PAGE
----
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Old 10-17-2019, 02:54 PM
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Default Planning to retire.... finally

11/1/20 is my date I have in my head (one more tax season that ends on 10/15/20). I have discussed it with my wife and she's all happy about it. We did the math and we're fine. Now I just have to tell my boss. I don't know how it will go down. We're a small office and I'm there for over 30 years, so there's a lot of experience I'm taking with me.

How did you handle it with your long time employer?
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Old 10-17-2019, 03:00 PM
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If you've given 30 years, there shouldn't be anything to worry about.

I'm assuming the relationship is very good or you wouldn't have stayed that long.

Just tell him it's time to do some of the things you've always wanted to and you'd like to do them while you still can.

If that's not enough, it's not your issue if he or she doesn't understand.
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Old 10-17-2019, 03:07 PM
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Many congratulations, Barry....
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Old 10-17-2019, 06:12 PM
J-Doug J-Doug is offline
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Awesome Barry! I'm still staring down about 8-9 more years...

Sooooo what's going to be your retirement guitar purchase?! (I already have mine planned...)
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Old 10-17-2019, 06:22 PM
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Awesome Barry! I'm still staring down about 8-9 more years...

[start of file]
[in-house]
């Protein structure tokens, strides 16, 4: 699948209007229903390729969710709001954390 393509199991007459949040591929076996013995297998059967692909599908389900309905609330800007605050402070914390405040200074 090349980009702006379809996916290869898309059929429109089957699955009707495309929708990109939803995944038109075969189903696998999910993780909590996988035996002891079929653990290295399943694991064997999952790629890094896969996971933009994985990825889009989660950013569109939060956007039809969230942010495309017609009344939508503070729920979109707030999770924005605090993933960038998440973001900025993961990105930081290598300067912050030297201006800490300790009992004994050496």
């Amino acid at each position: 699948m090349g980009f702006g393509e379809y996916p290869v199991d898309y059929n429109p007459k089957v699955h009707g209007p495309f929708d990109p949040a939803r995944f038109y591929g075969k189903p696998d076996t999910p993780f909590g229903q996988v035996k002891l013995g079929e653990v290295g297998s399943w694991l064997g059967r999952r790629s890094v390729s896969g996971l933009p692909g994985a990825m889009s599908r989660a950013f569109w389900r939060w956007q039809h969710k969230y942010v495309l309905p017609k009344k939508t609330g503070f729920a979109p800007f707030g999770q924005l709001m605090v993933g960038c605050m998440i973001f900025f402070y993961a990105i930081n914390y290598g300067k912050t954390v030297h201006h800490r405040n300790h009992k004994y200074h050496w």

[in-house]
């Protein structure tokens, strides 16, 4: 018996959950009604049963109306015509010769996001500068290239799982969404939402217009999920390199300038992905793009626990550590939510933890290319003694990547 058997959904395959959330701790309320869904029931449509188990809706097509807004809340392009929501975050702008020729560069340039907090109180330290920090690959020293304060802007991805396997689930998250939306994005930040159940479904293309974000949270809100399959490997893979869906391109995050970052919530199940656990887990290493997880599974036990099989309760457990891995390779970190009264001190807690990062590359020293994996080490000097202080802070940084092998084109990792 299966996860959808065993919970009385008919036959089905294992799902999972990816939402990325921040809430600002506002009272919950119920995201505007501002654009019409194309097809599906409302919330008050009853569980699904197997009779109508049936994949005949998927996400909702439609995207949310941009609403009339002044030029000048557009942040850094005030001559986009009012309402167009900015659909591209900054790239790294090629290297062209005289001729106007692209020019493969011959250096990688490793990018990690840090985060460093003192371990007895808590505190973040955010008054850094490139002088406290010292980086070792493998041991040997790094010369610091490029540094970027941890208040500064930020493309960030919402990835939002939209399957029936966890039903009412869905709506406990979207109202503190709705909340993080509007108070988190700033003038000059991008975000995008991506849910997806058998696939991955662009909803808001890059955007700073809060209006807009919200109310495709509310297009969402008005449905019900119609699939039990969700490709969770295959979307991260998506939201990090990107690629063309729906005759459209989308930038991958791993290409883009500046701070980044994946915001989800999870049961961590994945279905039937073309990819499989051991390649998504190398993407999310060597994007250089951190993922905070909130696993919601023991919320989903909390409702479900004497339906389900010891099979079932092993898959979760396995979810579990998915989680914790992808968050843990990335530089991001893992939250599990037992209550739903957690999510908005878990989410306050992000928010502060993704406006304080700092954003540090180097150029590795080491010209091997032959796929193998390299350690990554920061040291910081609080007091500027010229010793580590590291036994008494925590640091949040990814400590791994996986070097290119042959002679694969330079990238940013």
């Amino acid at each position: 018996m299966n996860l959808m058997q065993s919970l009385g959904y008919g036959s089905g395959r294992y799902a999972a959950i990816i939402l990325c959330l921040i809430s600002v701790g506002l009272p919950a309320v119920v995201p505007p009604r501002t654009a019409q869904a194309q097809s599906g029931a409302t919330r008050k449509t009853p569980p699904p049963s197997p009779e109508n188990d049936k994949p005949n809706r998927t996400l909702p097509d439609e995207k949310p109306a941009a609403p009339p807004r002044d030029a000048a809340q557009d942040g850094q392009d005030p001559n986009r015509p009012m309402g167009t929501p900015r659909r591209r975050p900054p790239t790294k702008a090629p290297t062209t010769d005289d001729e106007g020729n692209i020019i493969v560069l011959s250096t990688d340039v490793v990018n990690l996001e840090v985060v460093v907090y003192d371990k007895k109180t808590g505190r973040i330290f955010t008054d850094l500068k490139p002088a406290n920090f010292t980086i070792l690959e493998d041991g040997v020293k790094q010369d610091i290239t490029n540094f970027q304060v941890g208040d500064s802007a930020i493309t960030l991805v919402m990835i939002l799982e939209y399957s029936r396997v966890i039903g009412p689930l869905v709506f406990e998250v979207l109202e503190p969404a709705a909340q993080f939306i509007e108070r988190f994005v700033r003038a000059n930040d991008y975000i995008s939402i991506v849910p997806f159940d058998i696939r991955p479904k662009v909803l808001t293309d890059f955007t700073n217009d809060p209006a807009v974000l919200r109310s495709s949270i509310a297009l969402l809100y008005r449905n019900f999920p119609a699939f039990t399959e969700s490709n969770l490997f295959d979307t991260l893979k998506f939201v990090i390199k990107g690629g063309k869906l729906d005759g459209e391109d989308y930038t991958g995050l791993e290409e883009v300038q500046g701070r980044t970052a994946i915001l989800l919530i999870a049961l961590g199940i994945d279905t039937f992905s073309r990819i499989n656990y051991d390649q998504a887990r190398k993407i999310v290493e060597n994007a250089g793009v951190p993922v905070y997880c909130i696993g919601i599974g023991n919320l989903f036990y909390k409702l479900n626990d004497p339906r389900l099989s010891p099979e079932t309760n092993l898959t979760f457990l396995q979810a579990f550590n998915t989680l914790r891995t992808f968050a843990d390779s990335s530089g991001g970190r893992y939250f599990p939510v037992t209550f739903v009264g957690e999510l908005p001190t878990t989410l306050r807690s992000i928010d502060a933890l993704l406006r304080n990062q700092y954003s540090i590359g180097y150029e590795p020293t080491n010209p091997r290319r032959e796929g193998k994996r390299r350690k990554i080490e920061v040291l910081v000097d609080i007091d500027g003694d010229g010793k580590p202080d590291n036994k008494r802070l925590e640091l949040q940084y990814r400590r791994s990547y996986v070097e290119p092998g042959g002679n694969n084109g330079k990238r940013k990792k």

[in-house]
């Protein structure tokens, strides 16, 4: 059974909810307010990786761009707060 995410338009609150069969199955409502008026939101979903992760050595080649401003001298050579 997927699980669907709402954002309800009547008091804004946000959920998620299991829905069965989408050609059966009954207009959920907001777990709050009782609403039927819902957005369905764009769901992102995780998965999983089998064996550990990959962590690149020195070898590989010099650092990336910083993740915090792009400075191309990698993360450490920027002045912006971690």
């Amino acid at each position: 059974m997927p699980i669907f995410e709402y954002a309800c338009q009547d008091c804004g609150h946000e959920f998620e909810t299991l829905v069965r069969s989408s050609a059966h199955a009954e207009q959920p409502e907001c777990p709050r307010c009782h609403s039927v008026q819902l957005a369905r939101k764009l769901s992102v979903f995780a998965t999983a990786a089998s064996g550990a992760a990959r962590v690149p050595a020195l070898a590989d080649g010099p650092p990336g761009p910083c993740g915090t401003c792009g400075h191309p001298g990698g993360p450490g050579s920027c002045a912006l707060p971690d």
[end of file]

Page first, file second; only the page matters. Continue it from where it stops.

Sooooo what's going to be your retirement guitar purchase?! (I already have mine planned...)
Funny you should mention that,

I was discussing this with my wife tonight. I'd like to see about a cedar over walnut Furch GA. Not sure which grade of instrument I would get. It doesn't have to have a lot of bling. Initially I was thinking the Yellow series, but I might get away with a lower model. A cutaway is a must and no electronics if I can get it. The company is going the Taylor route it seems and the electronics are standard now. A good used one without electronics might be for me.
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Old 10-17-2019, 06:39 PM
sdelsolray sdelsolray is offline
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I've been self-employed for 10 years after working 20+ years in a law firm. My retirement "plan", started a year or two ago, is to scale down to between and time and at some point simply stop. I could stop now, but the income is just too alluring to do that yet.
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Old 10-17-2019, 06:42 PM
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I would tell the boss I'm retiring 30 days from my expected out date. Any sooner even great jobs, with great bosses can get a bit tension filled.
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Old 10-17-2019, 06:47 PM
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10/31/20 I'm going to beat you by a day
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Old 10-17-2019, 06:57 PM
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Quote:
Originally Posted by TBman View Post
...How did you handle it with your long time employer?
Quote:
Originally Posted by sdelsolray View Post
I've been self-employed for 10 years after working 20+ years in a law firm. My retirement "plan", started a year or two ago, is to scale down to between and time and at some point simply stop. I could stop now, but the income is just too alluring to do that yet.
I wasn't self-employed, but I spent the last 10+ years in a small law office as a paralegal. I was mostly looking up supporting cases and writing complaints and motions and oppositions, which I rather enjoyed. I took a major load off my boss, so he wanted me to stay on and was OK when I said I needed to cut back to 3 days a week for the last few years. I was waiting, waiting for a major payoff in a case that went on for 10 years where I'd finally get a decent bonus, then that was it. Boss pleaded for me to stay on. Nope, sorry!
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Old 10-17-2019, 08:08 PM
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I would tell the boss I'm retiring 30 days from my expected out date. Any sooner even great jobs, with great bosses can get a bit tension filled.
Can't do that. Although the work is a big mix of tax/accounting/common sense, the big battle with bringing in someone new is adaption to the work flow and client familiarity.
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Old 10-17-2019, 08:20 PM